The Midfield Carousel
Change gets headlines, but stability is what lasts. Companies with stable boards tend to perform well year after year, while those with a revolving door in the boardroom are undoubtedly in some state of crisis. The same applies to sports teams. Stability around the trio of Tim Duncan, Manu Ginobili and Tony Parker netted the San Antonio Spurs five championships and a practically unheard-of streak of 21 consecutive playoff appearances with at least one of the three on the team. Likewise, stability is crucial in soccer, since communication and chemistry are key. So why is a plethora of major teams undergoing seismic changes in their midfield?
There are transfer rumors swirling about Tottenham’s Christian Eriksen, Manchester United’s Paul Pogba and Barcelona’s Phillipe Coutinho, three major midfield players at three prominent European clubs. Also, the retirements of longtime Bayern Munich midfielders Franck Ribery and Arjen Robben, and the supposed departure of Juventus attacking midfielder Paulo Dybala, have shaken up those teams. Undoubtedly, the prospect of all this movement is exciting, but could it backfire for the teams in question?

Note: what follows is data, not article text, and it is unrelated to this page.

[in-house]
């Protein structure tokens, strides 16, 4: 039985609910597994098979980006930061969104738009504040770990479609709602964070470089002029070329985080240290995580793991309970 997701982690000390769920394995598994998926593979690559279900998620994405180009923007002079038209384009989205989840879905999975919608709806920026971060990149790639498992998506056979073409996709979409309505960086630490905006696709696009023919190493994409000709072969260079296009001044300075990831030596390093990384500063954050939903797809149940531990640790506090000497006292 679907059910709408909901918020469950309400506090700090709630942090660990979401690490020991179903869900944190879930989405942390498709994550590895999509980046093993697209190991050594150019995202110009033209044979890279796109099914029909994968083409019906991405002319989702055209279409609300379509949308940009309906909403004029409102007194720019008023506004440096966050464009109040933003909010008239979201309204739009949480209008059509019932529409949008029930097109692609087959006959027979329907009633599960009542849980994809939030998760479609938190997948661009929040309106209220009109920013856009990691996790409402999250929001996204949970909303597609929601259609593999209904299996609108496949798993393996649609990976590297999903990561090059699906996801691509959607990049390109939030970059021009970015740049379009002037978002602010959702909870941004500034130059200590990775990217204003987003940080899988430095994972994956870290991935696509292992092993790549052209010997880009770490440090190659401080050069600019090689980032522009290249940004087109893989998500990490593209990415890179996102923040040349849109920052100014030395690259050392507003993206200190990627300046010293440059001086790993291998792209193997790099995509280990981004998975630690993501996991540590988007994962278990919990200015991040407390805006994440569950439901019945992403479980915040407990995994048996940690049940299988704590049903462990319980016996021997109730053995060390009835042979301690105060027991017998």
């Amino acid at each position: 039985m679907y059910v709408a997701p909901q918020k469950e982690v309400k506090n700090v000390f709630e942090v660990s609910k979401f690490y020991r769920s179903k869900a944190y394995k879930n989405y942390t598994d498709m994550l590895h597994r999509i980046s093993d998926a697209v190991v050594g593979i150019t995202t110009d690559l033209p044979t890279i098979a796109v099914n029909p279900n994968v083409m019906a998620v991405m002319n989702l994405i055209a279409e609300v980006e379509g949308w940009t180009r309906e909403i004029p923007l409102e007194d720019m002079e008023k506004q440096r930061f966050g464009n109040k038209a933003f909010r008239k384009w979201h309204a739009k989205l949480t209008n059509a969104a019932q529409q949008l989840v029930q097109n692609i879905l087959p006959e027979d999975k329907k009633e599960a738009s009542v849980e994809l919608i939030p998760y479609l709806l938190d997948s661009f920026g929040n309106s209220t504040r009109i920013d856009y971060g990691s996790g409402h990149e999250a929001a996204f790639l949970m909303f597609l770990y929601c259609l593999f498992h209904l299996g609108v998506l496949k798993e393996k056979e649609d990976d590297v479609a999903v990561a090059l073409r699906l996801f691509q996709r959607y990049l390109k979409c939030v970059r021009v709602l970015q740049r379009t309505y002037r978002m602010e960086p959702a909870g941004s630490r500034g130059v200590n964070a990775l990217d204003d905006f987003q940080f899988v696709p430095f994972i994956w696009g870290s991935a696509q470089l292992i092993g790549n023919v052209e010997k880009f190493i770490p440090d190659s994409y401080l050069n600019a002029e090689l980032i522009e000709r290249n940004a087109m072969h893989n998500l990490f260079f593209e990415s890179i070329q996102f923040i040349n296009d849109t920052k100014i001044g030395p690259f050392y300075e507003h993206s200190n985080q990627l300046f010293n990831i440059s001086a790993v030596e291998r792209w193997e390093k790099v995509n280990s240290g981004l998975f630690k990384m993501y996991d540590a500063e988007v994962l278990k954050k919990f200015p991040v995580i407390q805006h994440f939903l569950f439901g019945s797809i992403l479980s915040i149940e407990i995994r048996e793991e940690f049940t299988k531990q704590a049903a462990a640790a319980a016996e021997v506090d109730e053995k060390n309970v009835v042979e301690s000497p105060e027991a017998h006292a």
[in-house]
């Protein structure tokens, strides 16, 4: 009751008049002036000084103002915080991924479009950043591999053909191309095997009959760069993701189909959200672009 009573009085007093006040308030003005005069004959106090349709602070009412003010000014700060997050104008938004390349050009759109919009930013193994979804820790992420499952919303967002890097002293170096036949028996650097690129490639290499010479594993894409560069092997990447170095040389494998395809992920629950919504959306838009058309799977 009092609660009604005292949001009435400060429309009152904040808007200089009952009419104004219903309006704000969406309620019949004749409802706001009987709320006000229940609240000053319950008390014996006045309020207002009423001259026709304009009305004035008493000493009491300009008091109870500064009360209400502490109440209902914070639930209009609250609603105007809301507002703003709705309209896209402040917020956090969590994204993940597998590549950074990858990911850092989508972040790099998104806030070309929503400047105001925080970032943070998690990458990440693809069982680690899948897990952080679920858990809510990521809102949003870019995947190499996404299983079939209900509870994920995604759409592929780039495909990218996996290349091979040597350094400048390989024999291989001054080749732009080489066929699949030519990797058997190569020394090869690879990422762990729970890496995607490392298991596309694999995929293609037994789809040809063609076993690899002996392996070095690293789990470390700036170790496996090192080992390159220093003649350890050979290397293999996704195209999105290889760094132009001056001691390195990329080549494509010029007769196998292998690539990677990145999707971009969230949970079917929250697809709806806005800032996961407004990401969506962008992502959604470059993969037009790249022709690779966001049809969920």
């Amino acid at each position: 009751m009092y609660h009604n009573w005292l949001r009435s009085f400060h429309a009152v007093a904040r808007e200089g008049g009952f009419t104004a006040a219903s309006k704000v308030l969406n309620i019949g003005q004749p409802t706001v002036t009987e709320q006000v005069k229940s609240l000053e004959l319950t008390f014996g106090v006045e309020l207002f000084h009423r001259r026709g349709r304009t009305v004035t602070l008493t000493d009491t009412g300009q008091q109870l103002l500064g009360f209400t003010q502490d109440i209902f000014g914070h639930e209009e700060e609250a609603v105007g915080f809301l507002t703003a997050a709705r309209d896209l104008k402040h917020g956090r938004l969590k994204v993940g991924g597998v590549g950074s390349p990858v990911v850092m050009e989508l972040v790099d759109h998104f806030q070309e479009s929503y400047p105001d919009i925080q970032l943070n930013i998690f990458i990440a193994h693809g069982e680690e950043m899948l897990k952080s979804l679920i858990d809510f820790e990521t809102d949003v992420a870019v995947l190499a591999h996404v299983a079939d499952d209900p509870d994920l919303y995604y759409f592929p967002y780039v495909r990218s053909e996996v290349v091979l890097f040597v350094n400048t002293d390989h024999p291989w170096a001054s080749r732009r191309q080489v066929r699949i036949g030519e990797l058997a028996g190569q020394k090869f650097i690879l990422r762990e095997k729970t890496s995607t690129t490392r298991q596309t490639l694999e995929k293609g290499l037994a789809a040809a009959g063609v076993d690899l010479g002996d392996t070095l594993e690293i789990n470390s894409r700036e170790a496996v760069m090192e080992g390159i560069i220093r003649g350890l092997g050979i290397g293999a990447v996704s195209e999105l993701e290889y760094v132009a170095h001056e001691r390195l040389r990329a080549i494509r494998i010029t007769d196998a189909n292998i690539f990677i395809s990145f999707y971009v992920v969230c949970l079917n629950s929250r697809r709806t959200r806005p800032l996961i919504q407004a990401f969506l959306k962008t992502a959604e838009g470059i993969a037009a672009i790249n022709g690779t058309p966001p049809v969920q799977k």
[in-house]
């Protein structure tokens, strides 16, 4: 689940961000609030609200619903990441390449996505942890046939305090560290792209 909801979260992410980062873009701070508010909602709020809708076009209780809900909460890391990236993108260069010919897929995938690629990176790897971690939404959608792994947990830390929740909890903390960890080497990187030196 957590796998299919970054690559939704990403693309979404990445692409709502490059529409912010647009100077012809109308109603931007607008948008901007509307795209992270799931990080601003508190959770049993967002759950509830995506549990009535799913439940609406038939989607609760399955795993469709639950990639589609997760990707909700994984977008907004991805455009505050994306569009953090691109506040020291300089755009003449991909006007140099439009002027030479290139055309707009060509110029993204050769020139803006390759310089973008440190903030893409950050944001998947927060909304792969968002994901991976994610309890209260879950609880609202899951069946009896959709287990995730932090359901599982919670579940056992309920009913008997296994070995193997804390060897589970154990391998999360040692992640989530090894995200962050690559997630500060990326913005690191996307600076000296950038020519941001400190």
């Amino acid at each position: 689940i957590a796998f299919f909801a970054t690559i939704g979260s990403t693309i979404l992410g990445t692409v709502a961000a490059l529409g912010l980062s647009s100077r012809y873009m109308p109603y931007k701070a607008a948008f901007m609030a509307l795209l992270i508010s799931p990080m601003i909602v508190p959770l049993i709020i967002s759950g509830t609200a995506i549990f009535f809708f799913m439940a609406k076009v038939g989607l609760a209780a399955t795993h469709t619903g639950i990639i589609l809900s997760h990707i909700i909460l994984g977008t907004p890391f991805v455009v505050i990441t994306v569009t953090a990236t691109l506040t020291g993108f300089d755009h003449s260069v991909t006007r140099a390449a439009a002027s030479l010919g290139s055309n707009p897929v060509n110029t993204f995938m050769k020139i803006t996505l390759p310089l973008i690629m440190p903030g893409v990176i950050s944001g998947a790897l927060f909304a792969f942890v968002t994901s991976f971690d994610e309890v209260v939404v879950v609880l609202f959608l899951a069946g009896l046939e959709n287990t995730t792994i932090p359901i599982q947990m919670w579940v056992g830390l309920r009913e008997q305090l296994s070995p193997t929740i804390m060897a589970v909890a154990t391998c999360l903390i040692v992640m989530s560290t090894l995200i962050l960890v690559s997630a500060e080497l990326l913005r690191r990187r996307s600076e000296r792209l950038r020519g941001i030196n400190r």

First, the one team that could not do anything to avoid these changes was Bayern Munich, thanks to the retirements of two club greats. It will be difficult to recover from these losses, but Bayern is as well-equipped as anyone to return to full strength quickly. As for the rest of the clubs, these rumors of movement signal not only possible changes in various teams’ engine rooms, but also reveals the negative culture of the teams’ managements, who may not have been able to get along with the players.
Regardless of what happens with each of these stories, one of two things will happen: Either the players in question will move on and be confronted with the prospect of adjusting to new teammates, new coaches and new tactics while their former teams are left to deal with the aftermath, or they stay and become disillusioned with their current employers until they force an exit.